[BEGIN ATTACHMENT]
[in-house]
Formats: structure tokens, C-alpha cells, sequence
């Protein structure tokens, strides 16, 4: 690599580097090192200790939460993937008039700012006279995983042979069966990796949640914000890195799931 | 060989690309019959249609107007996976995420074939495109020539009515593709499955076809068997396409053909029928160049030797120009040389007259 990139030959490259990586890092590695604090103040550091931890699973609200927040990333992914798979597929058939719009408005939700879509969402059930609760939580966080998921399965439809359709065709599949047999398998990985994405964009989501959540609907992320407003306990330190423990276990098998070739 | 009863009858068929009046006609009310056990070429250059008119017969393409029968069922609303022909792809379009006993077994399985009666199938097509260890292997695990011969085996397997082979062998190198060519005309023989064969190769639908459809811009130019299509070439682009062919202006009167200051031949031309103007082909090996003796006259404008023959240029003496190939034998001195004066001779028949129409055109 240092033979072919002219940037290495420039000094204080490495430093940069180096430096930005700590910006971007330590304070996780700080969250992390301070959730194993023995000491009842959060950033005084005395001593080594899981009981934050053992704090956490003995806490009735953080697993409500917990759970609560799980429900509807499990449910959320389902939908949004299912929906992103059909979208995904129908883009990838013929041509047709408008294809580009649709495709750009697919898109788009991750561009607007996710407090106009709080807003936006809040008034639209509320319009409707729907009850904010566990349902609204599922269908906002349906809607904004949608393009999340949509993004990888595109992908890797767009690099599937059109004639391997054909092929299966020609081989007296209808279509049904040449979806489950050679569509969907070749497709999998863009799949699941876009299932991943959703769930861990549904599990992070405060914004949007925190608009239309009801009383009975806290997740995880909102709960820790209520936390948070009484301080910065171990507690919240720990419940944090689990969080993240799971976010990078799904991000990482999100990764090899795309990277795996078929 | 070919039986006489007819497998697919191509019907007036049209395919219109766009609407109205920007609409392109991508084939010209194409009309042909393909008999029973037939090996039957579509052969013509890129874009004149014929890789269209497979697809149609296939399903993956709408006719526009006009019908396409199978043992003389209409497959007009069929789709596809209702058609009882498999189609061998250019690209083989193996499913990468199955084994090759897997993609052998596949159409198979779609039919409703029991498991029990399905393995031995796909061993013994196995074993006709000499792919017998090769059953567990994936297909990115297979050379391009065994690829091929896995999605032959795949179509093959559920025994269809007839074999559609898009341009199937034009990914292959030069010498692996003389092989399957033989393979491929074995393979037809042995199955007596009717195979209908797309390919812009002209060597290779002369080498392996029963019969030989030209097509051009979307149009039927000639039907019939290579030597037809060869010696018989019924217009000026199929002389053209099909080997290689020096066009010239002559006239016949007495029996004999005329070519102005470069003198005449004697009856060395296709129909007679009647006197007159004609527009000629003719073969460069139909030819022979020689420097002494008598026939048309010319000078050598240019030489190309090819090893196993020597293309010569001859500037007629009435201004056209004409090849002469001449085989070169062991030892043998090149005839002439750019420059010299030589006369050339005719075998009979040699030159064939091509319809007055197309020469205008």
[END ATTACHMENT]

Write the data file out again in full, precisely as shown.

[in-house]
Formats: structure tokens, C-alpha cells, sequence
């Protein structure tokens, strides 16, 4: 690599580097090192200790939460993937008039700012006279995983042979069966990796949640914000890195799931 | 060989690309019959249609107007996976995420074939495109020539009515593709499955076809068997396409053909029928160049030797120009040389007259 990139030959490259990586890092590695604090103040550091931890699973609200927040990333992914798979597929058939719009408005939700879509969402059930609760939580966080998921399965439809359709065709599949047999398998990985994405964009989501959540609907992320407003306990330190423990276990098998070739 | 009863009858068929009046006609009310056990070429250059008119017969393409029968069922609303022909792809379009006993077994399985009666199938097509260890292997695990011969085996397997082979062998190198060519005309023989064969190769639908459809811009130019299509070439682009062919202006009167200051031949031309103007082909090996003796006259404008023959240029003496190939034998001195004066001779028949129409055109 240092033979072919002219940037290495420039000094204080490495430093940069180096430096930005700590910006971007330590304070996780700080969250992390301070959730194993023995000491009842959060950033005084005395001593080594899981009981934050053992704090956490003995806490009735953080697993409500917990759970609560799980429900509807499990449910959320389902939908949004299912929906992103059909979208995904129908883009990838013929041509047709408008294809580009649709495709750009697919898109788009991750561009607007996710407090106009709080807003936006809040008034639209509320319009409707729907009850904010566990349902609204599922269908906002349906809607904004949608393009999340949509993004990888595109992908890797767009690099599937059109004639391997054909092929299966020609081989007296209808279509049904040449979806489950050679569509969907070749497709999998863009799949699941876009299932991943959703769930861990549904599990992070405060914004949007925190608009239309009801009383009975806290997740995880909102709960820790209520936390948070009484301080910065171990507690919240720990419940944090689990969080993240799971976010990078799904991000990482999100990764090899795309990277795996078929 | 070919039986006489007819497998697919191509019907007036049209395919219109766009609407109205920007609409392109991508084939010209194409009309042909393909008999029973037939090996039957579509052969013509890129874009004149014929890789269209497979697809149609296939399903993956709408006719526009006009019908396409199978043992003389209409497959007009069929789709596809209702058609009882498999189609061998250019690209083989193996499913990468199955084994090759897997993609052998596949159409198979779609039919409703029991498991029990399905393995031995796909061993013994196995074993006709000499792919017998090769059953567990994936297909990115297979050379391009065994690829091929896995999605032959795949179509093959559920025994269809007839074999559609898009341009199937034009990914292959030069010498692996003389092989399957033989393979491929074995393979037809042995199955007596009717195979209908797309390919812009002209060597290779002369080498392996029963019969030989030209097509051009979307149009039927000639039907019939290579030597037809060869010696018989019924217009000026199929002389053209099909080997290689020096066009010239002559006239016949007495029996004999005329070519102005470069003198005449004697009856060395296709129909007679009647006197007159004609527009000629003719073969460069139909030819022979020689420097002494008598026939048309010319000078050598240019030489190309090819090893196993020597293309010569001859500037007629009435201004056209004409090849002469001449085989070169062991030892043998090149005839002439750019420059010299030589006369050339005719075998009979040699030159064939091509319809007055197309020469205008």